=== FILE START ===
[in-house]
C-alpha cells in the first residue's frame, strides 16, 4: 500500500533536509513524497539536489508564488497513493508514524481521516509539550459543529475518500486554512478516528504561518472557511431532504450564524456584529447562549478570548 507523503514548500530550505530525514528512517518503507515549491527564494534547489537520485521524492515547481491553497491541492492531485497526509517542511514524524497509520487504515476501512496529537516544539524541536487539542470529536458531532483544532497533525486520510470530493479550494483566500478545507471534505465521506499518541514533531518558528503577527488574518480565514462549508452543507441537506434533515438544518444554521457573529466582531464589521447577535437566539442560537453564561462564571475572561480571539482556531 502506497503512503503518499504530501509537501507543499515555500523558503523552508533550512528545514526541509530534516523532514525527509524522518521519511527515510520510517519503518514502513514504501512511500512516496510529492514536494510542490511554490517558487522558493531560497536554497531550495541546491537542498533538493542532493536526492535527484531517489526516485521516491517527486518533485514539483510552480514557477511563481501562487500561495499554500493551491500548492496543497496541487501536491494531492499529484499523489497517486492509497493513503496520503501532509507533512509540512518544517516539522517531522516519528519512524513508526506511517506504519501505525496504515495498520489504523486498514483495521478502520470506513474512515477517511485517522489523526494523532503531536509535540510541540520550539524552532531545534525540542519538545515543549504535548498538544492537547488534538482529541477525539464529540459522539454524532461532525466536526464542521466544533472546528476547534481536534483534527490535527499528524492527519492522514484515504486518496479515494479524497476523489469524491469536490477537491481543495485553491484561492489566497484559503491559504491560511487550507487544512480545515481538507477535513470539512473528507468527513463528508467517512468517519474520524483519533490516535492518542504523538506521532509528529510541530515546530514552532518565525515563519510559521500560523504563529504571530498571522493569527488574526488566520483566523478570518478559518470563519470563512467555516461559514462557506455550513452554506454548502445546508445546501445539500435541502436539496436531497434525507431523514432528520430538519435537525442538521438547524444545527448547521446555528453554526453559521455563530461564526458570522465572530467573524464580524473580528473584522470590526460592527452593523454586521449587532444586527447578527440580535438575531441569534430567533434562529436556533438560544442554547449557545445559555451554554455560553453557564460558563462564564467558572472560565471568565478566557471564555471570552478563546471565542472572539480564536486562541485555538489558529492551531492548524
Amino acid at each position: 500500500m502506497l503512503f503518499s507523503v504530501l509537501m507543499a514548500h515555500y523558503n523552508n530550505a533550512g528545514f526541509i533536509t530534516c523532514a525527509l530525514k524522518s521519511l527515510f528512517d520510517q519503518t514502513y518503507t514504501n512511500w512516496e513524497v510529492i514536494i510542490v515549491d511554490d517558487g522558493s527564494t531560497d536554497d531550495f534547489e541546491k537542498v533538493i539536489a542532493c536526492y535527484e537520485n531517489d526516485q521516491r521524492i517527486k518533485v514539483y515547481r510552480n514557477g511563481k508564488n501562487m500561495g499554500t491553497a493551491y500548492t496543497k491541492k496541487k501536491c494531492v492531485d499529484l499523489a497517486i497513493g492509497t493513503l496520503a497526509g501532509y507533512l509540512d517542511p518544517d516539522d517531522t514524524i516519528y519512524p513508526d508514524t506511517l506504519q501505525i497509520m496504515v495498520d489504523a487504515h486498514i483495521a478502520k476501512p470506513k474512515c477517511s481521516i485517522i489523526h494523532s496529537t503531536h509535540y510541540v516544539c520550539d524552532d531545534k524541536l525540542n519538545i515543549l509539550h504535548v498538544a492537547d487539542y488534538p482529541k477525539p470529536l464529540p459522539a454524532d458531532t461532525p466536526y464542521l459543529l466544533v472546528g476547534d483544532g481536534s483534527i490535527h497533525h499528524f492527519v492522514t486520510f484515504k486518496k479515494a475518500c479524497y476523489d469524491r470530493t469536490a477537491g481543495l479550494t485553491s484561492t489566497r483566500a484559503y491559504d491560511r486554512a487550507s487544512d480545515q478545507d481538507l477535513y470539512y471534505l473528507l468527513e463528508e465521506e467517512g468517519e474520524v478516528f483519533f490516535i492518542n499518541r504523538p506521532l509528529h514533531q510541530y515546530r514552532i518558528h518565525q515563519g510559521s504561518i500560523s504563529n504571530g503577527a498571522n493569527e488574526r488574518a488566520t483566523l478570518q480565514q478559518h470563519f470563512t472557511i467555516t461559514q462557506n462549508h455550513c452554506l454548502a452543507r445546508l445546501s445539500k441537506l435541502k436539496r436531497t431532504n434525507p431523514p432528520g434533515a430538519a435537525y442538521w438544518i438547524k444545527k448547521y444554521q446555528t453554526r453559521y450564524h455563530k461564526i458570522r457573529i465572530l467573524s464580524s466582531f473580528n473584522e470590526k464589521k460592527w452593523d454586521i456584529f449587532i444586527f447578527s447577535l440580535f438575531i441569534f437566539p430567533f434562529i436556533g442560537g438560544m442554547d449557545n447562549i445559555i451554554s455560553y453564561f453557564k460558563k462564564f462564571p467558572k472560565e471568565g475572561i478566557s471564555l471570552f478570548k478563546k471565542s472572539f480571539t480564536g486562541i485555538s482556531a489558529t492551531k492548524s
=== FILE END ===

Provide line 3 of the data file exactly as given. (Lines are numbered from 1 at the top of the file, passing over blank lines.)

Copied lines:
Amino acid at each position: 500500500m502506497l503512503f503518499s507523503v504530501l509537501m507543499a514548500h515555500y523558503n523552508n530550505a533550512g528545514f526541509i533536509t530534516c523532514a525527509l530525514k524522518s521519511l527515510f528512517d520510517q519503518t514502513y518503507t514504501n512511500w512516496e513524497v510529492i514536494i510542490v515549491d511554490d517558487g522558493s527564494t531560497d536554497d531550495f534547489e541546491k537542498v533538493i539536489a542532493c536526492y535527484e537520485n531517489d526516485q521516491r521524492i517527486k518533485v514539483y515547481r510552480n514557477g511563481k508564488n501562487m500561495g499554500t491553497a493551491y500548492t496543497k491541492k496541487k501536491c494531492v492531485d499529484l499523489a497517486i497513493g492509497t493513503l496520503a497526509g501532509y507533512l509540512d517542511p518544517d516539522d517531522t514524524i516519528y519512524p513508526d508514524t506511517l506504519q501505525i497509520m496504515v495498520d489504523a487504515h486498514i483495521a478502520k476501512p470506513k474512515c477517511s481521516i485517522i489523526h494523532s496529537t503531536h509535540y510541540v516544539c520550539d524552532d531545534k524541536l525540542n519538545i515543549l509539550h504535548v498538544a492537547d487539542y488534538p482529541k477525539p470529536l464529540p459522539a454524532d458531532t461532525p466536526y464542521l459543529l466544533v472546528g476547534d483544532g481536534s483534527i490535527h497533525h499528524f492527519v492522514t486520510f484515504k486518496k479515494a475518500c479524497y476523489d469524491r470530493t469536490a477537491g481543495l479550494t485553491s484561492t489566497r483566500a484559503y491559504d491560511r486554512a487550507s487544512d480545515q478545507d481538507l477535513y470539512y471534505l473528507l468527513e463528508e465521506e467517512g468517519e474520524v478516528f483519533f490516535i492518542n499518541r504523538p506521532l509528529h514533531q510541530y515546530r514552532i518558528h518565525q515563519g510559521s504561518i500560523s504563529n504571530g503577527a498571522n493569527e488574526r488574518a488566520t483566523l478570518q480565514q478559518h470563519f470563512t472557511i467555516t461559514q462557506n462549508h455550513c452554506l454548502a452543507r445546508l445546501s445539500k441537506l435541502k436539496r436531497t431532504n434525507p431523514p432528520g434533515a430538519a435537525y442538521w438544518i438547524k444545527k448547521y444554521q446555528t453554526r453559521y450564524h455563530k461564526i458570522r457573529i465572530l467573524s464580524s466582531f473580528n473584522e470590526k464589521k460592527w452593523d454586521i456584529f449587532i444586527f447578527s447577535l440580535f438575531i441569534f437566539p430567533f434562529i436556533g442560537g438560544m442554547d449557545n447562549i445559555i451554554s455560553y453564561f453557564k460558563k462564564f462564571p467558572k472560565e471568565g475572561i478566557s471564555l471570552f478570548k478563546k471565542s472572539f480571539t480564536g486562541i485555538s482556531a489558529t492551531k492548524s